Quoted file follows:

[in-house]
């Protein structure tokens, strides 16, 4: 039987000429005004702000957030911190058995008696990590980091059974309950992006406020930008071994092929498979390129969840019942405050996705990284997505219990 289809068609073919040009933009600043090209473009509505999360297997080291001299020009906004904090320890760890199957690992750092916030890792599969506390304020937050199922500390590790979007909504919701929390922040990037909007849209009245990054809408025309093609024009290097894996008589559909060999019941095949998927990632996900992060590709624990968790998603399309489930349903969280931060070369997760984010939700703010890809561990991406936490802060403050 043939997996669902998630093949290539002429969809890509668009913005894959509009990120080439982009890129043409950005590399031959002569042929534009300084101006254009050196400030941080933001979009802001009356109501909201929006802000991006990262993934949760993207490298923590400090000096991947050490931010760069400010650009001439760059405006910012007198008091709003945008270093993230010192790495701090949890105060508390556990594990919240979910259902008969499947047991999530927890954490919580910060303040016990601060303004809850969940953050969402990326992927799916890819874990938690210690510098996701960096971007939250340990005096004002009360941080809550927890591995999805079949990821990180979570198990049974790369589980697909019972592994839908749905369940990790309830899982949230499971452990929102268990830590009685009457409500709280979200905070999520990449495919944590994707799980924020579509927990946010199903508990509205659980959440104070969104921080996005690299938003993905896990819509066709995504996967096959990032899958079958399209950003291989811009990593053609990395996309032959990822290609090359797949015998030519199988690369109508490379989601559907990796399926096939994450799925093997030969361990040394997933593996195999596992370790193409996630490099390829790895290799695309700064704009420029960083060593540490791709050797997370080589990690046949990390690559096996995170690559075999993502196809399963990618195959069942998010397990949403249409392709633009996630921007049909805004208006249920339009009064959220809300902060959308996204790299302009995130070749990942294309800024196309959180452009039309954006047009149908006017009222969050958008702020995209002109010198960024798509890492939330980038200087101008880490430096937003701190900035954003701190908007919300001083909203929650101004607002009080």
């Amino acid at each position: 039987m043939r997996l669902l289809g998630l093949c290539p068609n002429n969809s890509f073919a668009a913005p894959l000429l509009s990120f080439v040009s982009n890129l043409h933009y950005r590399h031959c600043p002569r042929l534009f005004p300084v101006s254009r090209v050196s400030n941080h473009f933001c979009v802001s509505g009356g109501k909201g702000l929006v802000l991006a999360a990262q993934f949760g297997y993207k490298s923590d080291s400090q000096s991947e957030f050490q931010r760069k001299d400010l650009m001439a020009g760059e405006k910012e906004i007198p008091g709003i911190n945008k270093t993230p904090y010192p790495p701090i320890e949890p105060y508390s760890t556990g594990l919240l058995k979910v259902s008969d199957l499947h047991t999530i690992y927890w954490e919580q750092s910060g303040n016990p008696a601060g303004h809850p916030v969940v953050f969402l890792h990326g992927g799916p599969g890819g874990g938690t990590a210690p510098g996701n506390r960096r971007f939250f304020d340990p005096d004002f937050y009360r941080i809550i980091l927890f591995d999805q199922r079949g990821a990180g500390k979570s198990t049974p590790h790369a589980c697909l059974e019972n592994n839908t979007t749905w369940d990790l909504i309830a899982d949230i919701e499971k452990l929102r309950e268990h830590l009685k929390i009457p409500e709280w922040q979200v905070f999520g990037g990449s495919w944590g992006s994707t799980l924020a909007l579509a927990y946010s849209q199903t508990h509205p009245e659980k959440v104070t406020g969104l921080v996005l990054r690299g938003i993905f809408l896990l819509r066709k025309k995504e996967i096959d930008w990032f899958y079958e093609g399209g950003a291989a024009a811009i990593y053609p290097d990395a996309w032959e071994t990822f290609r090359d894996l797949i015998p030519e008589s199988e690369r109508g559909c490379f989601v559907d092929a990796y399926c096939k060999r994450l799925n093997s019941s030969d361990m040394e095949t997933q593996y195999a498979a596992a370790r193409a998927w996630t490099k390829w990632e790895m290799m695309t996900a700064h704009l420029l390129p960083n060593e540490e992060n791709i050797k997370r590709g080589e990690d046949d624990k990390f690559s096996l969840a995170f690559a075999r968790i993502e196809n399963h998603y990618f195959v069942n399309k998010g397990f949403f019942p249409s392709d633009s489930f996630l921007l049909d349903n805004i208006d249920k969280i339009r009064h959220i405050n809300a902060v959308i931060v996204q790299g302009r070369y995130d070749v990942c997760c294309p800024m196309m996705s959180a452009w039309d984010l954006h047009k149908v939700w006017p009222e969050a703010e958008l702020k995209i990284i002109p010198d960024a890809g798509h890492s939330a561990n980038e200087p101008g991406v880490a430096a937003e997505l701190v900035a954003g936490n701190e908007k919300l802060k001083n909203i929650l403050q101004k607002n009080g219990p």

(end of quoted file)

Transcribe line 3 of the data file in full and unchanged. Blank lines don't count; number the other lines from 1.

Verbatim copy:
């Amino acid at each position: 039987m043939r997996l669902l289809g998630l093949c290539p068609n002429n969809s890509f073919a668009a913005p894959l000429l509009s990120f080439v040009s982009n890129l043409h933009y950005r590399h031959c600043p002569r042929l534009f005004p300084v101006s254009r090209v050196s400030n941080h473009f933001c979009v802001s509505g009356g109501k909201g702000l929006v802000l991006a999360a990262q993934f949760g297997y993207k490298s923590d080291s400090q000096s991947e957030f050490q931010r760069k001299d400010l650009m001439a020009g760059e405006k910012e906004i007198p008091g709003i911190n945008k270093t993230p904090y010192p790495p701090i320890e949890p105060y508390s760890t556990g594990l919240l058995k979910v259902s008969d199957l499947h047991t999530i690992y927890w954490e919580q750092s910060g303040n016990p008696a601060g303004h809850p916030v969940v953050f969402l890792h990326g992927g799916p599969g890819g874990g938690t990590a210690p510098g996701n506390r960096r971007f939250f304020d340990p005096d004002f937050y009360r941080i809550i980091l927890f591995d999805q199922r079949g990821a990180g500390k979570s198990t049974p590790h790369a589980c697909l059974e019972n592994n839908t979007t749905w369940d990790l909504i309830a899982d949230i919701e499971k452990l929102r309950e268990h830590l009685k929390i009457p409500e709280w922040q979200v905070f999520g990037g990449s495919w944590g992006s994707t799980l924020a909007l579509a927990y946010s849209q199903t508990h509205p009245e659980k959440v104070t406020g969104l921080v996005l990054r690299g938003i993905f809408l896990l819509r066709k025309k995504e996967i096959d930008w990032f899958y079958e093609g399209g950003a291989a024009a811009i990593y053609p290097d990395a996309w032959e071994t990822f290609r090359d894996l797949i015998p030519e008589s199988e690369r109508g559909c490379f989601v559907d092929a990796y399926c096939k060999r994450l799925n093997s019941s030969d361990m040394e095949t997933q593996y195999a498979a596992a370790r193409a998927w996630t490099k390829w990632e790895m290799m695309t996900a700064h704009l420029l390129p960083n060593e540490e992060n791709i050797k997370r590709g080589e990690d046949d624990k990390f690559s096996l969840a995170f690559a075999r968790i993502e196809n399963h998603y990618f195959v069942n399309k998010g397990f949403f019942p249409s392709d633009s489930f996630l921007l049909d349903n805004i208006d249920k969280i339009r009064h959220i405050n809300a902060v959308i931060v996204q790299g302009r070369y995130d070749v990942c997760c294309p800024m196309m996705s959180a452009w039309d984010l954006h047009k149908v939700w006017p009222e969050a703010e958008l702020k995209i990284i002109p010198d960024a890809g798509h890492s939330a561990n980038e200087p101008g991406v880490a430096a937003e997505l701190v900035a954003g936490n701190e908007k919300l802060k001083n909203i929650l403050q101004k607002n009080g219990p």